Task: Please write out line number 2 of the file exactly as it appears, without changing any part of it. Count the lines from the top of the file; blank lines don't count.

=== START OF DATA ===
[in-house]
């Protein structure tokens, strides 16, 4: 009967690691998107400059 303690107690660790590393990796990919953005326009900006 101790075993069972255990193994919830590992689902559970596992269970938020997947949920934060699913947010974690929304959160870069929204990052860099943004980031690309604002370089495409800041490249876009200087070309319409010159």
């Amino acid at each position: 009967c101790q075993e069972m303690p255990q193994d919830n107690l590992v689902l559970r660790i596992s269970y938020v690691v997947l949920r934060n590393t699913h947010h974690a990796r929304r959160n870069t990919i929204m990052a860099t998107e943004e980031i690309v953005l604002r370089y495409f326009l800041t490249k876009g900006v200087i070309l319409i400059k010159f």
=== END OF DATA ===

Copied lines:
């Protein structure tokens, strides 16, 4: 009967690691998107400059 303690107690660790590393990796990919953005326009900006 101790075993069972255990193994919830590992689902559970596992269970938020997947949920934060699913947010974690929304959160870069929204990052860099943004980031690309604002370089495409800041490249876009200087070309319409010159």